Ultra Redundant Data Backups
What if someone could
rm -rf all of the votes from an election?
To further ensure the reliability of SIV elections, we can add additional highly redundant vote storage systems. A storage solution with no-single-point of failure can protect election data from loss, while also maintaining accessibility and accurate results.
Two such promising solutions are Storj (opens in a new tab) and Filecoin (opens in a new tab). Both are decentralized, open-source cloud storage platforms that leverage peer-to-peer networking to provide ultra-redundant backups. These resemble existing cloud storage solutions such as Amazon S3, but with orders-of-magnitude higher levels of redundancy, yet still at reasonable prices.
A solution like this can provide a robust and ultra-redundant backup option to address concerns about data loss, such as if an attacker was first able to compromise key election servers, then attempted to delete all votes in the middle of an election with a command like
The following are key arguments in favor of adding such decentralized storage backups:
Additional backups only: These storage options can serve as additional redundant backups, not the primary storage, such that even if something goes wrong with them, the overall health of the system is no worse than if they had not been added in the first place.
Decentralized storage: A decentralized approach eliminates single points of failure and distributes data across numerous nodes in the network. This makes it extremely difficult for an attacker to target all records of votes simultaneously.
Data encryption: When a vote is cast, SIV already encrypts it to protect the private vote content. Adding additional storage has no adverse effect on privacy, because the SIV design does not assume encrypted ciphertexts are private.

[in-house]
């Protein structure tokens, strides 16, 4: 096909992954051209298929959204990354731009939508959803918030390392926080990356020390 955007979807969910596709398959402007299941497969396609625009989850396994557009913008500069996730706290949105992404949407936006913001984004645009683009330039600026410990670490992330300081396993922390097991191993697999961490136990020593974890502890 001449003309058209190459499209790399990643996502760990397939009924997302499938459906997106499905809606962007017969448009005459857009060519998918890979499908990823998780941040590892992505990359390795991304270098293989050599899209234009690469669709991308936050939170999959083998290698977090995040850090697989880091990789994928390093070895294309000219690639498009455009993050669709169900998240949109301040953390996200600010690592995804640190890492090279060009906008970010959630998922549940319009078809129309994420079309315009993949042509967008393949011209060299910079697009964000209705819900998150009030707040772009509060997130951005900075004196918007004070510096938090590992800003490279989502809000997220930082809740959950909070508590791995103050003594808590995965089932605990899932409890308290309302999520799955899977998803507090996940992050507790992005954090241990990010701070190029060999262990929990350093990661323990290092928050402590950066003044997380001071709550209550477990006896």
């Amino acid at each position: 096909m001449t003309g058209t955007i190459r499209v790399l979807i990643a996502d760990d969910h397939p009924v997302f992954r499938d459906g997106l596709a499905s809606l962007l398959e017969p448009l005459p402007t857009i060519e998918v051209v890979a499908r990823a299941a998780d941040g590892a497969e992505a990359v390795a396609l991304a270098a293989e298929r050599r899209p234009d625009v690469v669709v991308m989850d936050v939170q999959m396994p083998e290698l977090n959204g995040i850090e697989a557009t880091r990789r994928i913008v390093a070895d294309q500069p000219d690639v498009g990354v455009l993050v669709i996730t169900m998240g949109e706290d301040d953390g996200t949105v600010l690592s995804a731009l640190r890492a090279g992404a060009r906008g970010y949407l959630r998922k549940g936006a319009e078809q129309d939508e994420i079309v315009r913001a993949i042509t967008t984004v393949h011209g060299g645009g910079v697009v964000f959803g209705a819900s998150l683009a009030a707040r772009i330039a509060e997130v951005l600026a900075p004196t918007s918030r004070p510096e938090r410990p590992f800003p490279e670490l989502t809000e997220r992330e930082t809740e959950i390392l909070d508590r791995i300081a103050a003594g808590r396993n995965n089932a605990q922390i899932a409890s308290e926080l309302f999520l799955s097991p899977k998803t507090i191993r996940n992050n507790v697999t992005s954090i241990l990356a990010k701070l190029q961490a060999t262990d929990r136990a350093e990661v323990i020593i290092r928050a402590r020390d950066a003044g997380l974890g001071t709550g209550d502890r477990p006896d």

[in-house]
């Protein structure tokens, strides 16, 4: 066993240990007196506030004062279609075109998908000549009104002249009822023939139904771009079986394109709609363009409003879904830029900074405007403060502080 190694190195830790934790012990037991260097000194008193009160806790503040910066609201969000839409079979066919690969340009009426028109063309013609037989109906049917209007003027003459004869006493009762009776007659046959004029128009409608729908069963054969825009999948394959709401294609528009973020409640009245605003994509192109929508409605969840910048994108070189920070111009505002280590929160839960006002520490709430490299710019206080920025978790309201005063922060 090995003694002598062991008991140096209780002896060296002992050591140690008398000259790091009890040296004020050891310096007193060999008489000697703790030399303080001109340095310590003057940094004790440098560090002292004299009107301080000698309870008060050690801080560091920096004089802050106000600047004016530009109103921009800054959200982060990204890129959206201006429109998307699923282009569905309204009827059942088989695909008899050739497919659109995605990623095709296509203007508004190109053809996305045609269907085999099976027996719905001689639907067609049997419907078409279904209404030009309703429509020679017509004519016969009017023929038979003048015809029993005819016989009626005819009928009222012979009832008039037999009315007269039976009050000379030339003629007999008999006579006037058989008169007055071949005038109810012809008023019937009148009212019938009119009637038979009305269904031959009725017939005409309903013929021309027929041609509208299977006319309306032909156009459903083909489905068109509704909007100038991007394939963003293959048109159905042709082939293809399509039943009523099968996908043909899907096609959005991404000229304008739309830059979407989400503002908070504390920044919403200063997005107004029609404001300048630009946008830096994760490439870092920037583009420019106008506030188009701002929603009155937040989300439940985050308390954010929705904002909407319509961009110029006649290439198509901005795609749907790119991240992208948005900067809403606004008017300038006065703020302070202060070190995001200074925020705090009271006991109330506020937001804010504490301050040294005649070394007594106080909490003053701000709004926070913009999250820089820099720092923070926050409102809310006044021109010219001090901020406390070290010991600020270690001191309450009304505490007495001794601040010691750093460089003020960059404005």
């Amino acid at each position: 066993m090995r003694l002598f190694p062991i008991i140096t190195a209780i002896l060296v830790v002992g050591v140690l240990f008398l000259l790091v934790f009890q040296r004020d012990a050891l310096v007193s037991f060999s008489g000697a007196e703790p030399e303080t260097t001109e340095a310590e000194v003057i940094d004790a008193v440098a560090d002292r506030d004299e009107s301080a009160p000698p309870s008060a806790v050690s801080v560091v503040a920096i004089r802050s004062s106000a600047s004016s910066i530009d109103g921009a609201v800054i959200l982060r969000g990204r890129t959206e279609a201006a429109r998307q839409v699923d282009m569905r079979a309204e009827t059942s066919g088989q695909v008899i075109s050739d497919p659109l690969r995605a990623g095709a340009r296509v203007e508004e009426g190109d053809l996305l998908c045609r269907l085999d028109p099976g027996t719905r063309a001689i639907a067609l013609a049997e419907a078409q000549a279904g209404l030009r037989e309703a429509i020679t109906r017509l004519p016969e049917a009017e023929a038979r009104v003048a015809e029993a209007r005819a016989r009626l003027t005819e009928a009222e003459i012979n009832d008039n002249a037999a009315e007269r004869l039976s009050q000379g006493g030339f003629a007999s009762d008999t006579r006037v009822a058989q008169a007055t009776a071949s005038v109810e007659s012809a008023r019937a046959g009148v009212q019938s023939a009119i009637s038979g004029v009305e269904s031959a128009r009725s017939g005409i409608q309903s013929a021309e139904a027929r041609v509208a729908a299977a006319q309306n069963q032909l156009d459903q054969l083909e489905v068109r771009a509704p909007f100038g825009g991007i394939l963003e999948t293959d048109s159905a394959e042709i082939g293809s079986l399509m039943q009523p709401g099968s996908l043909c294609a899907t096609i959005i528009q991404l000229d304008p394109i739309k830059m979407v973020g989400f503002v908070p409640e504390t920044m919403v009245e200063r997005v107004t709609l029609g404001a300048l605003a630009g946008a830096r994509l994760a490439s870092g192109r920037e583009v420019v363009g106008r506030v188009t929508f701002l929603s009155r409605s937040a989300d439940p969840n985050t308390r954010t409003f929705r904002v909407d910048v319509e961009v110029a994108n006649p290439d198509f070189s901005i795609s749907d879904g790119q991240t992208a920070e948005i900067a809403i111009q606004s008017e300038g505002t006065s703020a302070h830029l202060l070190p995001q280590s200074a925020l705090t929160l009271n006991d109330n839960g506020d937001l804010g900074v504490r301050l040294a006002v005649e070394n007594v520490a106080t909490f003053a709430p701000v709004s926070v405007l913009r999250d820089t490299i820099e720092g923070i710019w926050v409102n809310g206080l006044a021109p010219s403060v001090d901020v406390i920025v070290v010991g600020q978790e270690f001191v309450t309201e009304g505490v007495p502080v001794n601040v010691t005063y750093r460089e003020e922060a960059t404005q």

Real-time redundancy: These decentralized architectures allow for real-time redundancy, meaning that as soon as a vote is cast and stored on the network, massive redundancy is achieved instantaneously. This ensures that even in the event of an attack or data loss, the system can quickly recover all votes cast so far, and maintain the integrity of the election data.
Network health monitoring and self-healing: These networks constantly monitor the health of their networks, identifying and automatically replacing any failed or unresponsive nodes. Using erasure coding (opens in a new tab), a large buffer of additional nodes above the minimum necessary redundancy can be maintained. This ensures the desired redundancy level is always maintained, and any potential weaknesses are addressed promptly.
In summary, these decentralized storage solutions — combined with encryption, real-time redundancy, and network self-healing — can provide a robust and ultra-redundant backup system for Secure Internet Voting, making the risk of vote data loss far less likely than analogue paper systems can possibly offer.